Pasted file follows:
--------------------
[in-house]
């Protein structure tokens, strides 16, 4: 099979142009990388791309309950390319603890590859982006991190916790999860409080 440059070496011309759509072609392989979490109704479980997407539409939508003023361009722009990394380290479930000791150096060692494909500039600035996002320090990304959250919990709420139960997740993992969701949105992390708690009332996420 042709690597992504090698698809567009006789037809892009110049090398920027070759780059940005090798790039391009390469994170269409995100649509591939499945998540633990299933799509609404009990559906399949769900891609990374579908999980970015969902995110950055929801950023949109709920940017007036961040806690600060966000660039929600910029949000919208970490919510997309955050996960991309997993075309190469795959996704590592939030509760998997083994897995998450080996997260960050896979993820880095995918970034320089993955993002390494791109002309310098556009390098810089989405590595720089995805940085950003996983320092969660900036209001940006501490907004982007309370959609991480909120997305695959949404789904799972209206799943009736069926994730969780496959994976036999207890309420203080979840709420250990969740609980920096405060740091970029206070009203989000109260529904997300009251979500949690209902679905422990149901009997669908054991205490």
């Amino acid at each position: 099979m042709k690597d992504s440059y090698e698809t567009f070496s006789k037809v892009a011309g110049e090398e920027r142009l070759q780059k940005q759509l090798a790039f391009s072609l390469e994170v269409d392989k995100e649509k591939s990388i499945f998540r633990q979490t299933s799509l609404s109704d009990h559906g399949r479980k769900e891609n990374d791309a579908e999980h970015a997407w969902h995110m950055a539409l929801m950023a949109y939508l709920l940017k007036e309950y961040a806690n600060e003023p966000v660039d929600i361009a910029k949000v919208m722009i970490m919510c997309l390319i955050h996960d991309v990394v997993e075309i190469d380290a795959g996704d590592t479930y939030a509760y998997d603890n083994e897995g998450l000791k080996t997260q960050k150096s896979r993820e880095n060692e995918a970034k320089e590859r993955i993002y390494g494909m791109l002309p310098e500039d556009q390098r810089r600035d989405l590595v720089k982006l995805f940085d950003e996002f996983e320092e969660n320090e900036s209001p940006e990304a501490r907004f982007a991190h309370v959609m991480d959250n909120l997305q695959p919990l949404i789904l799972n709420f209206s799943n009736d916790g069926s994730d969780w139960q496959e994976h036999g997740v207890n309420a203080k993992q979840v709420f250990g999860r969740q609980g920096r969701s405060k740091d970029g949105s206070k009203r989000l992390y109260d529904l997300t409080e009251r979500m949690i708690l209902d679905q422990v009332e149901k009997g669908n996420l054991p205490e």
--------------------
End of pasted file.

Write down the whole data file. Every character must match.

[in-house]
């Protein structure tokens, strides 16, 4: 099979142009990388791309309950390319603890590859982006991190916790999860409080 440059070496011309759509072609392989979490109704479980997407539409939508003023361009722009990394380290479930000791150096060692494909500039600035996002320090990304959250919990709420139960997740993992969701949105992390708690009332996420 042709690597992504090698698809567009006789037809892009110049090398920027070759780059940005090798790039391009390469994170269409995100649509591939499945998540633990299933799509609404009990559906399949769900891609990374579908999980970015969902995110950055929801950023949109709920940017007036961040806690600060966000660039929600910029949000919208970490919510997309955050996960991309997993075309190469795959996704590592939030509760998997083994897995998450080996997260960050896979993820880095995918970034320089993955993002390494791109002309310098556009390098810089989405590595720089995805940085950003996983320092969660900036209001940006501490907004982007309370959609991480909120997305695959949404789904799972209206799943009736069926994730969780496959994976036999207890309420203080979840709420250990969740609980920096405060740091970029206070009203989000109260529904997300009251979500949690209902679905422990149901009997669908054991205490």
């Amino acid at each position: 099979m042709k690597d992504s440059y090698e698809t567009f070496s006789k037809v892009a011309g110049e090398e920027r142009l070759q780059k940005q759509l090798a790039f391009s072609l390469e994170v269409d392989k995100e649509k591939s990388i499945f998540r633990q979490t299933s799509l609404s109704d009990h559906g399949r479980k769900e891609n990374d791309a579908e999980h970015a997407w969902h995110m950055a539409l929801m950023a949109y939508l709920l940017k007036e309950y961040a806690n600060e003023p966000v660039d929600i361009a910029k949000v919208m722009i970490m919510c997309l390319i955050h996960d991309v990394v997993e075309i190469d380290a795959g996704d590592t479930y939030a509760y998997d603890n083994e897995g998450l000791k080996t997260q960050k150096s896979r993820e880095n060692e995918a970034k320089e590859r993955i993002y390494g494909m791109l002309p310098e500039d556009q390098r810089r600035d989405l590595v720089k982006l995805f940085d950003e996002f996983e320092e969660n320090e900036s209001p940006e990304a501490r907004f982007a991190h309370v959609m991480d959250n909120l997305q695959p919990l949404i789904l799972n709420f209206s799943n009736d916790g069926s994730d969780w139960q496959e994976h036999g997740v207890n309420a203080k993992q979840v709420f250990g999860r969740q609980g920096r969701s405060k740091d970029g949105s206070k009203r989000l992390y109260d529904l997300t409080e009251r979500m949690i708690l209902d679905q422990v009332e149901k009997g669908n996420l054991p205490e």